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[Caml-list] Alternative Bytecodes for OCaml
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Date: -- (:)
From: John Goerzen <jgoerzen@c...>
Subject: Re: [Caml-list] Alternative Bytecodes for OCaml
On Friday 27 August 2004 04:38 am, Nicolas Cannasse wrote:
> I agree with you here, the main problems OCaml and other functionnal
> languages targeting CLR faces here are interoperability and
> performances.

No arguments here, but I would like to expand a but on the performance 
issue.  I have every reason to believe you are right about it, but one 
important thing to remember is that it may not matter to many.  In 
other words, let's not fall prey to premature optimization.

In my experience, my OCaml code is three to five times faster than my 
Python code.  Yet my Python code is still perfectly usable and I'm fine 
with its speed.

While there are plenty of places where every last bit of performance is 
vital, there are also plenty of places (I dare say even more) where 
it's simply not an important consideration, and things like developer 
productivity, bug-free code, or ease of distribution really shine.

[ snip ]

> Ocaml is great for writing DSL, and have both very efficient bytecode
> and nativecode compilers. However theses two technologies are right
> now reserved to OCaml itself.  If they were more "opened" (means :
> documented, provide API and tools to ease code generation, ...) , it

I'm not 100% certain what you're talking about here, but I'll guess and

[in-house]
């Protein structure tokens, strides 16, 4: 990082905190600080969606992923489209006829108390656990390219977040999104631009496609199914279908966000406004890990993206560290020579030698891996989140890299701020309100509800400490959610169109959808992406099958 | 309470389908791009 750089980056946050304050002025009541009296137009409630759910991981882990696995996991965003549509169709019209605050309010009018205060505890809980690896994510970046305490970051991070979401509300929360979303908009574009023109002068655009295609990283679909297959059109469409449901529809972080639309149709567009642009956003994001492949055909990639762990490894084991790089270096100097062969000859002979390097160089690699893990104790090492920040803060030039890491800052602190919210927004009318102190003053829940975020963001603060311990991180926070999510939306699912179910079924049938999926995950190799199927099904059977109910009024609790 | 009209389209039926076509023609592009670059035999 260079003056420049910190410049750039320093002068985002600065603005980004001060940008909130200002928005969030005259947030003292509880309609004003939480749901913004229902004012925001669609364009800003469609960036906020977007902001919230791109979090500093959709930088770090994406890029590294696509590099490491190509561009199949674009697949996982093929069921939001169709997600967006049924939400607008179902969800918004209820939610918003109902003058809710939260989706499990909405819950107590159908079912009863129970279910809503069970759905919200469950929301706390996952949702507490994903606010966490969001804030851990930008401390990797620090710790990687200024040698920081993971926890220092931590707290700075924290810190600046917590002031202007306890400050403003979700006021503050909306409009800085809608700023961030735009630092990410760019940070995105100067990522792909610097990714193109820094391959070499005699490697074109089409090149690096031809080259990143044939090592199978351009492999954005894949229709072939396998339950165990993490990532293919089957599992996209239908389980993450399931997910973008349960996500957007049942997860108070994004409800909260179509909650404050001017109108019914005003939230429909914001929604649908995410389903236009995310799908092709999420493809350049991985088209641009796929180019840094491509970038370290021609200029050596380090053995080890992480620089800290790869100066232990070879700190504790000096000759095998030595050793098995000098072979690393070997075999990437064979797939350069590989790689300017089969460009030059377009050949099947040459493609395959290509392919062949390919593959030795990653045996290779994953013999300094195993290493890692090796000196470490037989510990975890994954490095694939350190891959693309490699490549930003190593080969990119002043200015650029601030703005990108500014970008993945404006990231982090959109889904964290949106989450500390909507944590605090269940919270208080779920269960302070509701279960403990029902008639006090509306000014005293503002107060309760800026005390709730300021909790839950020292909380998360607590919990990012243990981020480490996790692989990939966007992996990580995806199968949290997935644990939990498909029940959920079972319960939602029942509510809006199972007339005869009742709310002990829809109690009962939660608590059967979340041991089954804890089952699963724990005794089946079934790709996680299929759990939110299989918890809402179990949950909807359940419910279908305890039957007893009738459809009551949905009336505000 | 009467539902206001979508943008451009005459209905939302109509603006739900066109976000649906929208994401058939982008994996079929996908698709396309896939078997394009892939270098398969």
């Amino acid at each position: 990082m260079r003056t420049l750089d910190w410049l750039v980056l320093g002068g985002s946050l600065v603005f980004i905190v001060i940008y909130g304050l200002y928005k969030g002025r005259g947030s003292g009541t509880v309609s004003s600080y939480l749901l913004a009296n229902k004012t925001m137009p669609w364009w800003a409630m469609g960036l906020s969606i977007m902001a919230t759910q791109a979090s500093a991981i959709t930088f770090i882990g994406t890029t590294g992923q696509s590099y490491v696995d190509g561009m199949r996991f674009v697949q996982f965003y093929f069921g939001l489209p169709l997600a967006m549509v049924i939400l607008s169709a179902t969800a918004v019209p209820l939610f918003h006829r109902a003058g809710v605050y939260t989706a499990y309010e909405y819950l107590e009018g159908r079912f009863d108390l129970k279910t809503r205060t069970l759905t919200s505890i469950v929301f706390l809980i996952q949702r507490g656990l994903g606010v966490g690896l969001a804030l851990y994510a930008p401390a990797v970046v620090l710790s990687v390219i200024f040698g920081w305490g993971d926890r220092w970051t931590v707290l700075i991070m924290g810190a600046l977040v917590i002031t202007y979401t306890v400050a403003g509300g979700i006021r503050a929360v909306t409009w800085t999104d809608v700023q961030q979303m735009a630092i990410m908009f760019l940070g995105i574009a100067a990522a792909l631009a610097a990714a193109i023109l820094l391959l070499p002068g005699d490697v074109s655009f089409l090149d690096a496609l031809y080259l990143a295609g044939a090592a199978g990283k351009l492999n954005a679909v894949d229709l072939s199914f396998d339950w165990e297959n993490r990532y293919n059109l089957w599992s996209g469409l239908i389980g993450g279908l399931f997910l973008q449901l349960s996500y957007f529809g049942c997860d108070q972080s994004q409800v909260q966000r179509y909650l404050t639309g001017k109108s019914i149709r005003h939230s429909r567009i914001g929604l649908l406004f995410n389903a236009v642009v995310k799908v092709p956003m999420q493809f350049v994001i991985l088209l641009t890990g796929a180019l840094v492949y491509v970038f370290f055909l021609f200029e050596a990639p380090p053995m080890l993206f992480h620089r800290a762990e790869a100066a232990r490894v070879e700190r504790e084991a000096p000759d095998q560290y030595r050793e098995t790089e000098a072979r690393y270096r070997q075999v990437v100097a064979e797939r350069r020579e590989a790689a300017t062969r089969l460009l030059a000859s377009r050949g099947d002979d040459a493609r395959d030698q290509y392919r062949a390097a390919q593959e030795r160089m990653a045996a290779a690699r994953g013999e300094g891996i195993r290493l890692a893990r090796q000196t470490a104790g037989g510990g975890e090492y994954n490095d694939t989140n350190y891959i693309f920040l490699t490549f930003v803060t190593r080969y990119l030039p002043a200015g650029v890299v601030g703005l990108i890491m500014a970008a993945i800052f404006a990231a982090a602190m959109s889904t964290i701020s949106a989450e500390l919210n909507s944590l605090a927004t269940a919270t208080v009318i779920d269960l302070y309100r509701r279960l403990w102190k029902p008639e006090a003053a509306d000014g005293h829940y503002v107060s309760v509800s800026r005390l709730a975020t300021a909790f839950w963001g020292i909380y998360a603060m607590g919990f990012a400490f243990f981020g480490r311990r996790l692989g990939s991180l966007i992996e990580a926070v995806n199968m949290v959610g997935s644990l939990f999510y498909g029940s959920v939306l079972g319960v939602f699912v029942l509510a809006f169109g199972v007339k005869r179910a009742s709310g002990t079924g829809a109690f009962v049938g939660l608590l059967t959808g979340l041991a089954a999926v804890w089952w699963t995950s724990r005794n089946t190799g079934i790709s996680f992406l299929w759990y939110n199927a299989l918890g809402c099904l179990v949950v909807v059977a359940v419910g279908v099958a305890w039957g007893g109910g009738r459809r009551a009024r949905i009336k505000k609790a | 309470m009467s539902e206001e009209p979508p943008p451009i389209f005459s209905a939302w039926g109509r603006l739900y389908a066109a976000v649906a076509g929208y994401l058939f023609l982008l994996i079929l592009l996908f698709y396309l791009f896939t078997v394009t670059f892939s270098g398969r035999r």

try to share my thoughts along those lines :-)

There is a lot of great stuff in camlp4.  It is, in my opinion, the 
single most powerful and unique part of OCaml.  I've dabbled with it 
myself, but there's a lot that's lacking, too.  Despite the tutorial 
and reference, the learning curve is quite steep due in part to the 
syntax and available parsers/lexers, and in part to the academic rather 
than how-to nature of the documents.

Then there's a whole other part of OCaml that is untapped.  For 
instance, the OCaml source includes everything necessary to write, in 
OCaml, the toplevel interpreter.  However, the OCaml modules installed 
on the system don't provide enough for someone to embed an OCaml 
interpreter (aside from the interactive kind) or generic printer in 
their own code.  I think part of the problem could be solved simply by 
installing more bits of the OCaml distribution on people's systems.

As an example, my OfflineIMAP program is written in Python and uses a 
configuration file.  Some options in the configuration file actually 
take snippets of Python code; for instance, those that filter 
selections or perform transformations on folder names.  The latter 
actually takes a full Python function (defined with Python's "lamda" 
form.)  I investigated doing this in OCaml, figuring that since there 
is a toplevel interpreter that can do this stuff, it should be 
possible.  But there seems to be no way to do it.

-- John

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